I have argued, and continue to argue, that public schools have been doing a much better job than we are given credit for. One of the most important factors that I base this on is that, regardless of test scores, we are giving people what they want. I don't know any parents who care whether or not their kids do better than kids from India on an international test. I do know parents who want their kids to be able to go to college, and as long as they are able to pass that desire on to their children, they are almost always able to do so. If more kids wanted to go to college, our overall scores would be higher, but that's their choice. Some kids simply want to become mechanics or hair stylists, and that's what they end up being able to do. Is that a bad thing?
On the other hand, I know that I would like to get a reasonably unbiased source of information about what is going on in our nation and the world, but I can't find one. The major networks and CNN have a blatantly anti-Bush slant in nearly all of their political stories. Meanwhile, the Fox News Network is basically a 24-hour-a-day commercial for the Republican party. Oops, I take that back. They do have some swell stories on Anna Nicole, so maybe it's only 23-hours-a-day. One day I watched a news story dealing with President Bush, Congress, and Iraq on the Fox News Network, and then I switched channels and came to the news on CBS. The two networks were talking about the same story, but it was almost impossible to tell that. One slanted it completely one way, and the other slanted it completely the other. Unbiased journalism?? You bet!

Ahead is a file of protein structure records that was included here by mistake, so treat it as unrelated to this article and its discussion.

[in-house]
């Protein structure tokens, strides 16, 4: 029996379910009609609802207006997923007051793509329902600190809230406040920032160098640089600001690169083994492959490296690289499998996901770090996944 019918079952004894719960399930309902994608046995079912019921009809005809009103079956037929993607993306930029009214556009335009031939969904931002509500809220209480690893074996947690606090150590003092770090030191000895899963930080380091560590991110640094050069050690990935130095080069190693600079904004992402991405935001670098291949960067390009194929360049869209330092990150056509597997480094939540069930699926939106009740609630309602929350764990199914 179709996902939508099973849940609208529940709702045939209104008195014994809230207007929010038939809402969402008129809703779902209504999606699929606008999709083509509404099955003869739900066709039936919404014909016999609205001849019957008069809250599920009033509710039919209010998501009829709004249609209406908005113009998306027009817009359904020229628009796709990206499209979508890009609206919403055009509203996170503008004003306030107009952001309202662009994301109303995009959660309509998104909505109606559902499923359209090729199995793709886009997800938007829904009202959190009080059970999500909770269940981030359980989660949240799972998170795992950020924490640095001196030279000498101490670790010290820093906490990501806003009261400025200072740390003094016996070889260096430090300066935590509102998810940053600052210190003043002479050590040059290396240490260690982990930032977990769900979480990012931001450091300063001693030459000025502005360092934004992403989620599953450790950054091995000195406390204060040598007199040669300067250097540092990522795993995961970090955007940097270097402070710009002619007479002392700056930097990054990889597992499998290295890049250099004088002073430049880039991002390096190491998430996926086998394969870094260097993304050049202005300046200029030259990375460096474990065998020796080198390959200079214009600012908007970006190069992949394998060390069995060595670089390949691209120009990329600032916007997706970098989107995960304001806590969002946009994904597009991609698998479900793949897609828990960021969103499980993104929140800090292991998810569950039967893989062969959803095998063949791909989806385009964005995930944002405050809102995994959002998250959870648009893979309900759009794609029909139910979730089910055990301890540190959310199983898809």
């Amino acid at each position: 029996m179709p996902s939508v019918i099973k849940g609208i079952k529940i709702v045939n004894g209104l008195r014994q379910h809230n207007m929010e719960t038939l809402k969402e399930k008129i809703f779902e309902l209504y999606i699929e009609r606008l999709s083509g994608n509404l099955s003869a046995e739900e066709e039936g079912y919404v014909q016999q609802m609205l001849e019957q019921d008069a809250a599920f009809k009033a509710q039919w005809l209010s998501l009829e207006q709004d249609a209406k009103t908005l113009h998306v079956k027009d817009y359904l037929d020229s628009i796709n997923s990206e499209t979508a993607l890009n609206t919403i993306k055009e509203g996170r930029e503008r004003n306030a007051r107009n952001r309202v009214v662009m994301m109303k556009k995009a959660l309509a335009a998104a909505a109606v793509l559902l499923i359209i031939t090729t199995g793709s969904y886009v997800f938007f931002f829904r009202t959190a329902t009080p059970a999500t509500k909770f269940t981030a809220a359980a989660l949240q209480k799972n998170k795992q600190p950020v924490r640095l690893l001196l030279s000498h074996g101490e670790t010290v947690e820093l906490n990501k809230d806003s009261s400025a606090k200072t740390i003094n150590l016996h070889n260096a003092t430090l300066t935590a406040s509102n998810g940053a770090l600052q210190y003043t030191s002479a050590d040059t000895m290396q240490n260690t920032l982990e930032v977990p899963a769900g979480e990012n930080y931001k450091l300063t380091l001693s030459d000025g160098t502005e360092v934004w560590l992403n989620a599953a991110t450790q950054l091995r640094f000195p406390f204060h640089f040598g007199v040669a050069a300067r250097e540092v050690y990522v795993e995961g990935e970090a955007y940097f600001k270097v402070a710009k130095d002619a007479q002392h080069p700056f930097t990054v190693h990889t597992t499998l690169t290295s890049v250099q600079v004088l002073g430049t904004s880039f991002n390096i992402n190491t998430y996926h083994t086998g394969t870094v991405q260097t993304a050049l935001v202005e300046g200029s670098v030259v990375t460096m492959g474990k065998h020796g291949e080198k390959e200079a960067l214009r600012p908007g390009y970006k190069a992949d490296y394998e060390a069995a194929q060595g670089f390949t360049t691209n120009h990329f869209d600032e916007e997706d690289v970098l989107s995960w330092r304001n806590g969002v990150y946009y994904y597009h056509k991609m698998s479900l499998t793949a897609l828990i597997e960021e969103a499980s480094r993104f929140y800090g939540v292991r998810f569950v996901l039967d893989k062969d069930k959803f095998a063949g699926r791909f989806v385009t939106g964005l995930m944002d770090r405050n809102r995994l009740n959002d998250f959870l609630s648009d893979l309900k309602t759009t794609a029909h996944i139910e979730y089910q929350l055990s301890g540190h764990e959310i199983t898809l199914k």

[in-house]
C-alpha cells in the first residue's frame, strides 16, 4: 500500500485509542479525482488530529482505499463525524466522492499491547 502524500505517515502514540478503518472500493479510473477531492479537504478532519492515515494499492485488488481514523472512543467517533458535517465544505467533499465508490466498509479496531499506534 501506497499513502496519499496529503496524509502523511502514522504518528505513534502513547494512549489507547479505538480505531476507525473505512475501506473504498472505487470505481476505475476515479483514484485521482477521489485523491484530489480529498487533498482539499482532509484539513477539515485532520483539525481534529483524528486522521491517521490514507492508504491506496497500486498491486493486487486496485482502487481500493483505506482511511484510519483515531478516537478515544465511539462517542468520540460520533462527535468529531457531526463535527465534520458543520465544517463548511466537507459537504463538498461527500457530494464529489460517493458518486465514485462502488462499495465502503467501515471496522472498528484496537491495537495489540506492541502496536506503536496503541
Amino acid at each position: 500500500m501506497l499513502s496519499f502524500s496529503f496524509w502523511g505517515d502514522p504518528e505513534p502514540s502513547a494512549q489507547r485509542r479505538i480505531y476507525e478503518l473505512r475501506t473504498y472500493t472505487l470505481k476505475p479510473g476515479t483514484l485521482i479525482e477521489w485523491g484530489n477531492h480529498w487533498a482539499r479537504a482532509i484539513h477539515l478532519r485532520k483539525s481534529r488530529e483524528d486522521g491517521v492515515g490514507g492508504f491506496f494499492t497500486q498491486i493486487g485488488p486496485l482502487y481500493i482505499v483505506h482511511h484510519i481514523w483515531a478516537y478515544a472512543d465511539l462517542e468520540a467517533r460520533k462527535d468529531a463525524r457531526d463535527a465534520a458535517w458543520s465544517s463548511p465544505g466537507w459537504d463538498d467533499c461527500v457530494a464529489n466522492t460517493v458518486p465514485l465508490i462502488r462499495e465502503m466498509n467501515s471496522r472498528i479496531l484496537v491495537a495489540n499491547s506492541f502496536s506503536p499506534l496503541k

The Fox News Network has the audacity to call itself fair and balanced. It is unquestionably the most biased network in the history of television. Have you ever watched Fox and Friends with its hosts Steve Doocy, Brian Kilmeade, or worse yet, Judge Andrew Napolitano? Have you ever watched John Gibson? I would challenge anyone but the most committed Republican to try to tell me that they are fair and balanced. This is the network that carries Dan Henninger, Paul Gigot and their friends on The Journal Editorial Report. I wonder if they've ever thought that the saying, "people who live in glass houses shouldn't throw stones," might apply to them. Although throwing stones is apparently part of his job, Henninger, and journalists like him, are living in a very large glass skyscraper.